Tuesday, August 27, 2013

Dealing with Debris

Sven is a Lokisman.  This has some very material consequences, one of which is…




…Our home will never be featured in Better Homes and Gardens, that’s for sure.  I’m not exaggerating when I say I’ve seen a trail of debris form in his wake as he moves from room to room.  It’s kind of a gift, but the kind of gift that comes from Loki.


I made an impromptu trip to the hacienda last weekend, so Sven didn’t have time to pick up before my arrival.  I didn’t bother with it much beyond taking all the empty drink cans to the big garbage container that the previous owners had left for crushed cans outside the saloon.  This left me with a lot of plastic bottles that have no home.


It occurred to me how much I’ve taken recycling for granted, living in cities.  In Montreal they actually give you divided blue boxes to pre-separate your cans, plastics and paper.  In SoCal I just have a big wheeled bin to load with recyclables.  But here in the desert, recycling is actually going to be an effort.  Not only am I going to have to separate the garbage myself, I’m going to have to take it to the recycling plants out on Tangerine Road.  At least I’ll have the satisfaction of getting a little bit of money back—perhaps enough to buy myself another bottled drink.


It’s not for that bottled drink that I’ll be doing it though.  I’m a Thorswoman, and Thor is the Son of Earth.  His wife Sif is the field.  Freyr and Gerd are the Vanic couple who represent something very similar, with Freyr being the son of the chthonic earth goddess Nerthus and Gerd represented an enclosed garden.  Recycling and being very responsible for our household garbage is part of my holy duty as the household manager.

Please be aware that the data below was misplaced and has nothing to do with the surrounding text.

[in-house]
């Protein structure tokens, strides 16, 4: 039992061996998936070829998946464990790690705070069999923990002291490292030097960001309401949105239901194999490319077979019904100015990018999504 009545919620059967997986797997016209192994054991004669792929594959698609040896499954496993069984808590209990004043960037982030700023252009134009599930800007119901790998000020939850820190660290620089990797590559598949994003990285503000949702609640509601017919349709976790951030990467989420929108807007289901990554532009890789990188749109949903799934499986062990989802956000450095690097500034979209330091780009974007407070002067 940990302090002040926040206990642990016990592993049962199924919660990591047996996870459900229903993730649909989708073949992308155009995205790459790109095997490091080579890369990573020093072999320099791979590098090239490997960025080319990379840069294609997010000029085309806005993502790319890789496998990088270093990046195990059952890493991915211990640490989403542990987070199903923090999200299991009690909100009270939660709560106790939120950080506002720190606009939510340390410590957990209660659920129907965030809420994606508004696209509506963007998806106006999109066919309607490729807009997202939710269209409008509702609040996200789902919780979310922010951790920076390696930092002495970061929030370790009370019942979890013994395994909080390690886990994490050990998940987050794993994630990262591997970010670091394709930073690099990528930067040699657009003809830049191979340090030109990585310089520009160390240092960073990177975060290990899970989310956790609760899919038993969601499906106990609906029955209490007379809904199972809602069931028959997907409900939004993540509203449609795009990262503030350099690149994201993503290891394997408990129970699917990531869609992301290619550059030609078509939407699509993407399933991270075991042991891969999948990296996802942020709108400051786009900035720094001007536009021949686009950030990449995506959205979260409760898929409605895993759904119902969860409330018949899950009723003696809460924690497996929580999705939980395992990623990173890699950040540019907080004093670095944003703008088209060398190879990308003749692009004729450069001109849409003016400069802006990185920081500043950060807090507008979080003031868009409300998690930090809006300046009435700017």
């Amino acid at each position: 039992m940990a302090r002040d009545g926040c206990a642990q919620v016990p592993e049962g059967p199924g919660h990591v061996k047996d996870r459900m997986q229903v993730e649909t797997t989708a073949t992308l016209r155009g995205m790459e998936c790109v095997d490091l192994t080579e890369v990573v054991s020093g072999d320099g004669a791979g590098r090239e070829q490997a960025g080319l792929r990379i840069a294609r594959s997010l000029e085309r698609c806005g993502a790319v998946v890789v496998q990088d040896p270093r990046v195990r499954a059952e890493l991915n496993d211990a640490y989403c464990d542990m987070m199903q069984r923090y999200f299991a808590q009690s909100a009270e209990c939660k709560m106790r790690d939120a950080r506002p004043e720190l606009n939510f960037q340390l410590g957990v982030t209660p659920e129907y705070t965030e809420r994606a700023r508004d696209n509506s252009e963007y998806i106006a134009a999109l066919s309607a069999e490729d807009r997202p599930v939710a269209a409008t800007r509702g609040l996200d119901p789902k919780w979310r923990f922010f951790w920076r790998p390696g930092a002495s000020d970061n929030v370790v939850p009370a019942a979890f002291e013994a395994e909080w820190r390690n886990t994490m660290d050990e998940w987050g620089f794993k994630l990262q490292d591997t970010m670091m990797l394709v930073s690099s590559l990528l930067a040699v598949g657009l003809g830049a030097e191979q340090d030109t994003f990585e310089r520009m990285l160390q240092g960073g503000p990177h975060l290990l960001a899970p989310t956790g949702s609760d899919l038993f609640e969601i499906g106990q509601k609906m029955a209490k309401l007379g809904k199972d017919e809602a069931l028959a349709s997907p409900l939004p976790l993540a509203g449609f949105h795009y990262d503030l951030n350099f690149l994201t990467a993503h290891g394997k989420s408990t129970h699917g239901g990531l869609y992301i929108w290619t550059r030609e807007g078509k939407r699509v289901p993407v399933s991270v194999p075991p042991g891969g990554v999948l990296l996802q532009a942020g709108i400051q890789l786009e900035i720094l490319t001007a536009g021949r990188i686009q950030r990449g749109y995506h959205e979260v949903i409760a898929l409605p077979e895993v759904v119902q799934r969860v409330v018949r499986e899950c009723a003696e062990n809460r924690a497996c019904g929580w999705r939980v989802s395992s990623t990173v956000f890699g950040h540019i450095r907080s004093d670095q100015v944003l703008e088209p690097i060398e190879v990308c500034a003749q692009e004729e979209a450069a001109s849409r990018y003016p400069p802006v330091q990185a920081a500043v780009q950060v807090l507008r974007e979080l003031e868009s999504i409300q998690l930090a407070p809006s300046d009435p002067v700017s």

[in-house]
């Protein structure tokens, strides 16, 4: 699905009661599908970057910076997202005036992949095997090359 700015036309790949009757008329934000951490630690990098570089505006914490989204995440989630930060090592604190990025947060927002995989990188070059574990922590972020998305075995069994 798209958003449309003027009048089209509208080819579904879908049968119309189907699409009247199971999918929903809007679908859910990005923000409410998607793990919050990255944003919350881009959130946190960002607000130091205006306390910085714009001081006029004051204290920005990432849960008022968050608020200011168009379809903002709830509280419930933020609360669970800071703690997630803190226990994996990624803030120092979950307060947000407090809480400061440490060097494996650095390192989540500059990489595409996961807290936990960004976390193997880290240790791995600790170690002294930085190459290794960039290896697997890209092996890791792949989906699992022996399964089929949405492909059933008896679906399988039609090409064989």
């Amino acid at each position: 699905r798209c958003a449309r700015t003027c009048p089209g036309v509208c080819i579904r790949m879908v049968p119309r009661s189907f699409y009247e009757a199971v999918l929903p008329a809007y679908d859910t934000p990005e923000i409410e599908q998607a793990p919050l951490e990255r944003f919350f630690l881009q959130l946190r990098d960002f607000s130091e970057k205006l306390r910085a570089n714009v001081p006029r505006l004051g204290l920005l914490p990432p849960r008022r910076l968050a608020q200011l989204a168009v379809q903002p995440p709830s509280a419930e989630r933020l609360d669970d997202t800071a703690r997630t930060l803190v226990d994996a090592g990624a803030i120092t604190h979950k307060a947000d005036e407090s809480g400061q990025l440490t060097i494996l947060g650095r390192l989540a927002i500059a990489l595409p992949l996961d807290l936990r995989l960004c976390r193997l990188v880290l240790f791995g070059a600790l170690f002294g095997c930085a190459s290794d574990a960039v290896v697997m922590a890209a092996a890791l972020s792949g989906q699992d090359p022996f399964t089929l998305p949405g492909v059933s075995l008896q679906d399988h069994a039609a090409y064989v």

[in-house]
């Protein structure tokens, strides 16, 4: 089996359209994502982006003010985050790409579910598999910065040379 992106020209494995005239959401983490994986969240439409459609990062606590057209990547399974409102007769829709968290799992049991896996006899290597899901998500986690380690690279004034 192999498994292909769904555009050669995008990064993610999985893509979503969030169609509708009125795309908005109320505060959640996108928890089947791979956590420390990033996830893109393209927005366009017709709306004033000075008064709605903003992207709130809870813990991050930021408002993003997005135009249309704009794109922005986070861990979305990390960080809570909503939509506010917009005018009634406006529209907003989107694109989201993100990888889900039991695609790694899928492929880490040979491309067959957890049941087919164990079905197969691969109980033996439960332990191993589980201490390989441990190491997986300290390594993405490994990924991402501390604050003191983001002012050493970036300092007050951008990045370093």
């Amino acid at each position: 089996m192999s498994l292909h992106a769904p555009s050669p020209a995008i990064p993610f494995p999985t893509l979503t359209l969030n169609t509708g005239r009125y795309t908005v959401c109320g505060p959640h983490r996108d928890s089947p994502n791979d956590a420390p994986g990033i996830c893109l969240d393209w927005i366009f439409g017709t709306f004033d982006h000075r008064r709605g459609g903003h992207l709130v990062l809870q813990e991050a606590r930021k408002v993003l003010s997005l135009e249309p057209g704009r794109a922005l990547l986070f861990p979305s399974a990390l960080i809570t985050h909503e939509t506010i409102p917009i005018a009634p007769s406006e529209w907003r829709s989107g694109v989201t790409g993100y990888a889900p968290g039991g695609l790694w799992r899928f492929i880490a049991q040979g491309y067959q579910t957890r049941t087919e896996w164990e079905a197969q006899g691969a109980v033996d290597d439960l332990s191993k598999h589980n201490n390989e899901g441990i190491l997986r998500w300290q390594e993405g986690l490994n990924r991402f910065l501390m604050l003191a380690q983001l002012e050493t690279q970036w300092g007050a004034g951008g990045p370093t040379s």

So this weekend I’ll get three bins, one for paper/cardboard, another for plastic bottles and a third for glass.  We already have a garbage can for non-recyclables, provided by the local, family-run company Talkin’ Trash (http://www.talkin-trash.com).  We’ll use as much of the recyclables as we can; there are hundreds of practical uses for an empty gallon jug, for instance.  We aren’t ready for a composting bin, but that will eventually become part of the plan.


I have a huge wish to wave a magic wand and have a pen of goats, a chicken coop and run, vegetable gardens and a pen with a donkey in it RIGHT NOW, but not only is that impossible, it wouldn’t even be a good idea.  At the moment I don’t even have enough time for an herb garden.  Recycling will be my latest step for a while.



Tuesday, August 20, 2013

The Asatru Way of Death

Last week, our kindred here took a massive and damaging body blow.  Sandi, our beloved most elder member, died in her sleep probably early in the morning of August 15.  She had had health problems, but this was still completely unexpected.  She leaves behind a daughter, two sons and at least one grandchild.


Sandi and her family are all heathens.  Since the family is still very much in shock, there is a service planned for the 25th, but even that plan is tentative.  I respect that, but the kindred was hurting and very much needed a mourning ritual.